She told me, during one of these talks, “I loved my parents more than any other thing in this world. I was the most vivacious girl in entire St. Petersburg. I flirted with the boys in my town but never loved any of them. I could see that all they wanted from me was sex. I wanted someone to love me tenderly, to want me for my heart and soul, not for my body. My father used to drink and gamble. His family was nothing to him. My mother, ignored by my father, had an affair with an aristocrat who afforded our bread and butter. I had a young brother who was a pervert too. He didn’t love me or my parents.


            “My father was in debts. His creditors used to torture him, but he was helpless, and accumulated more debts. Then Mr. Richardson came. He was a widower and intended to marry. My father found out and then he tied my hands and legs and exchanged me for money with Mr. Richardson. I didn’t defend myself. I sacrificed myself. I was eighteen then.”


             There were tears in her eyes. She wiped them with her handkerchief and continued, “Mr. Richardson was sympathetic and kind to me. He has never touched me. He took me to Normandy in France and taught me English. There he introduced me to his friends. They all were evil. They thought I was a whore. And then one day, one of them attacked me, but Mr. Richardson rescued me. We left France, and came here to London, where, I met you.”


           “Mr. Hanif,” cried Ms. Wilson, breaking our conversation, “Your mother called from Pakistan. She said she want to talk to you, as a matter of urgency.”


           Oh, how I hated Ms. Wilson. I left Natasha, without telling her how deeply devastated I was to hear her story.



           In my mind, Natasha had changed from a cold, disdainful person to a delicate, vulnerable creature, which can only be rescued with love, I thought. She was beginning to take over my world. How it soothed my heart to look at her, be near her and listen to her sweet voice. I was afraid I loved her, but I kept it to myself. My conscience kept reminding me of the kind Mr. Richardson, and it distressed me.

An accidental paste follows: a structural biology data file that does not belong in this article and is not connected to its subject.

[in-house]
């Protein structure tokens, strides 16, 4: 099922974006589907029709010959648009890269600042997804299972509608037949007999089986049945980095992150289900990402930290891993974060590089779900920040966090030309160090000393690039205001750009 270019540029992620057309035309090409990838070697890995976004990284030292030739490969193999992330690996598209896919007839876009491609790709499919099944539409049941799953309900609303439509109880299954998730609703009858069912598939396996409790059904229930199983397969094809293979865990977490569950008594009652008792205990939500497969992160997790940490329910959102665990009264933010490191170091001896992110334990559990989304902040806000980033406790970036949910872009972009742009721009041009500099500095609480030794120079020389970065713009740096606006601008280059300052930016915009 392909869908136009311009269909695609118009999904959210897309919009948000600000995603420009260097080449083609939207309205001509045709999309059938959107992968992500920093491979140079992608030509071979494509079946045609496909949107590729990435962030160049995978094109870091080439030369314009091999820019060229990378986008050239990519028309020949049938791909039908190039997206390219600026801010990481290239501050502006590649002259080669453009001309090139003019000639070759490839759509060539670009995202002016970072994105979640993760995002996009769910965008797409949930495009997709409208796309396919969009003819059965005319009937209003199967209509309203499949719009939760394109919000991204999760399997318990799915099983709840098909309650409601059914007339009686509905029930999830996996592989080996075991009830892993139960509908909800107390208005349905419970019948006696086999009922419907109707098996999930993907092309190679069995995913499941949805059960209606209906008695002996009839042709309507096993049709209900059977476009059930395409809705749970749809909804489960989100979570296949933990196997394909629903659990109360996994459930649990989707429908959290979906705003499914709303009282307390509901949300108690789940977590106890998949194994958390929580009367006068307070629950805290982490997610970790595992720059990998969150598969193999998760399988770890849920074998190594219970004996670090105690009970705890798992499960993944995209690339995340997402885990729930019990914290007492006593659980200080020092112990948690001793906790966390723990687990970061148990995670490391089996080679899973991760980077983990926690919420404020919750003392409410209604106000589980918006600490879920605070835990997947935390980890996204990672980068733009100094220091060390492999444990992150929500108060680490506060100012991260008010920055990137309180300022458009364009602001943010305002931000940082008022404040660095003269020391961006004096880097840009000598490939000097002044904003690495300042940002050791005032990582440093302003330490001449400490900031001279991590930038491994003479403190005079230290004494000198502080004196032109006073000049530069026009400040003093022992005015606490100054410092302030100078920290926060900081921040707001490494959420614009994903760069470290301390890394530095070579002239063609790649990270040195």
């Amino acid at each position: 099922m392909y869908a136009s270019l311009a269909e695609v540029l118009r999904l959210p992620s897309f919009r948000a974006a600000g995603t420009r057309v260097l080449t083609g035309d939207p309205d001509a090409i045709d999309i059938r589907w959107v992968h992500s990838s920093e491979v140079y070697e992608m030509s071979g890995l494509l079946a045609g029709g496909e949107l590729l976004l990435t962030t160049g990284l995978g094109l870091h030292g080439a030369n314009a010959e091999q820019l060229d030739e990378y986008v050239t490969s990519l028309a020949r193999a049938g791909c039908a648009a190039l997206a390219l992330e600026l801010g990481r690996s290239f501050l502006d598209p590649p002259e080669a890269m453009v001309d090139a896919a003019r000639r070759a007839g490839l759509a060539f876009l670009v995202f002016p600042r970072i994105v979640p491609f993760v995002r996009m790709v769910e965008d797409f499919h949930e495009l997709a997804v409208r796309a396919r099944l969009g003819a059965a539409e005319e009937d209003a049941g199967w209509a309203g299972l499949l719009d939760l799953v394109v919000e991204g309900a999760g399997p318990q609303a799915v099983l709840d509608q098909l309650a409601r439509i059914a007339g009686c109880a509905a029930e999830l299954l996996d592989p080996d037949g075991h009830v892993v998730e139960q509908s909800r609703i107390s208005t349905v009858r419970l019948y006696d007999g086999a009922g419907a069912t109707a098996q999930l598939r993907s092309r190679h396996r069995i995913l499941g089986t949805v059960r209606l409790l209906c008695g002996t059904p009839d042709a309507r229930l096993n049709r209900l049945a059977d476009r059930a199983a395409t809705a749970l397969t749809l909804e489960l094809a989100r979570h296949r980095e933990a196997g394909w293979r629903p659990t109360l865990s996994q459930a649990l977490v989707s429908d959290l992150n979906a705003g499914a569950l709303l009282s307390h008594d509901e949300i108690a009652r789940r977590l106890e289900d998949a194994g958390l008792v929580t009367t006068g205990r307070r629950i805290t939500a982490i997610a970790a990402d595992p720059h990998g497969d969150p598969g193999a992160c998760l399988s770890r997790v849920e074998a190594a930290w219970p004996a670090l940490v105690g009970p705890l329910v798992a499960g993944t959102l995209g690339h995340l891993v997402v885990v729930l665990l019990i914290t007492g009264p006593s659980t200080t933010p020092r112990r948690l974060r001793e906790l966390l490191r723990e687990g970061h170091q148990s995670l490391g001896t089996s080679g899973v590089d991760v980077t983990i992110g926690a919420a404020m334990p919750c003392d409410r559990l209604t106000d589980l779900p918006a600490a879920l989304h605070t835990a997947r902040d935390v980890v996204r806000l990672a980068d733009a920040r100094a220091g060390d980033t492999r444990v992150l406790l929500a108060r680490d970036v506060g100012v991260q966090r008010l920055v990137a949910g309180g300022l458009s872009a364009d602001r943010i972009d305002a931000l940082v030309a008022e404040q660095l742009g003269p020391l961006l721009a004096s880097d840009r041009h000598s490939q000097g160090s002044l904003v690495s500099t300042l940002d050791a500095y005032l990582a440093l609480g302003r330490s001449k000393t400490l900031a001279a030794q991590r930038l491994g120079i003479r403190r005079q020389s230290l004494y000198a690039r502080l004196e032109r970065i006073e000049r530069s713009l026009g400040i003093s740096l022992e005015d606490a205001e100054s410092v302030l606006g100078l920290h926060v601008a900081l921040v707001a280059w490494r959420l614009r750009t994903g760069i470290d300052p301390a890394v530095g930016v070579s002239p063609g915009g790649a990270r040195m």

Natasha and I became each other’s confidant. We would talk about our past, mostly pleasant, about our interests and delights, about London, and philosophy even. We had come to a point where we could read each other’s face.


          I once asked her, “Natasha, you used to be this rock, stiff and uninviting. Now you’ve become the most pleasant woman-spreading brightness and energy to people around you. How did this happen?”


          She laughed heartily, and said, “Because I saw in your eyes what I had always looked for in men’s eyes-compassion, honesty, loyalty, and...” she paused, “And love.”


          I embraced her, and we kissed.


          As I looked towards the sky in ecstasy, I caught the sight of Mr. Richardson, gazing at us from a window. There was rage in his eyes, but I couldn’t care less. I am ready for a battle, I thought.



          In the same living room, where it all started, Mr. Richardson sat on an armchair wearing a you’ve-betrayed-me look. It didn’t scare me a bit, but I was worried for Natasha. She was still his wife after all. I was thinking to say, Arrest me but let her go.


         He broke the silence, and said, “You can take her.”


         Our heads turned towards him in astonishment. He must have been crazy.


         “Ever since I bought her from that scoundrel, I have been a guilty man. Her stone-like, emotionless face has been bruising my heart,” said he, “How could I be so cruel?” he started crying and Natasha caught it too. “I knew about you both from very long. I wanted to be sure, Natasha, that he was good for you. Go, I’m liberating you, in repentance of my sins against you. Sign that document on that table, and we’ll be divorced. Just go.”


          Natasha kissed him on the cheek as a Good-bye. She then came running at me; I was still in disbelief, until I squealed in pleasure. I picked her up in a bear hug and danced her around.


          We soon got married, and I took her to Pakistan. When we returned to London-so dear to us-we learned that Mr. Richardson had expired. In his will he left us his entire wealth and the Richardson’s Residence.


          Ms. Wilson had disappeared, but left behind a short note. It read as follows:


 Mr. Hanif,


               If you are looking for me, look no more. I detest working for a man, who stole his neighbor’s wife.


 --Ms. Wilson 


                                                                C'est tout (that's all)